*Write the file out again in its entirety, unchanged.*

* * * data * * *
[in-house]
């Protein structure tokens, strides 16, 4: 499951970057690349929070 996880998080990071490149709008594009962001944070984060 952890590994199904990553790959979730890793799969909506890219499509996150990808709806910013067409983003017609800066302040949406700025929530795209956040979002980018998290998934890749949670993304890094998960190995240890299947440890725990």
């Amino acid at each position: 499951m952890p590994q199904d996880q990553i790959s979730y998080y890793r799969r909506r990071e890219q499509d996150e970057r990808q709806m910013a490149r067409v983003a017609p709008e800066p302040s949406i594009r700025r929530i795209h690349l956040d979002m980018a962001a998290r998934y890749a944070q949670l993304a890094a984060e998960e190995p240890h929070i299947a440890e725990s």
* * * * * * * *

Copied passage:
[in-house]
């Protein structure tokens, strides 16, 4: 499951970057690349929070 996880998080990071490149709008594009962001944070984060 952890590994199904990553790959979730890793799969909506890219499509996150990808709806910013067409983003017609800066302040949406700025929530795209956040979002980018998290998934890749949670993304890094998960190995240890299947440890725990």
């Amino acid at each position: 499951m952890p590994q199904d996880q990553i790959s979730y998080y890793r799969r909506r990071e890219q499509d996150e970057r990808q709806m910013a490149r067409v983003a017609p709008e800066p302040s949406i594009r700025r929530i795209h690349l956040d979002m980018a962001a998290r998934y890749a944070q949670l993304a890094a984060e998960e190995p240890h929070i299947a440890e725990s």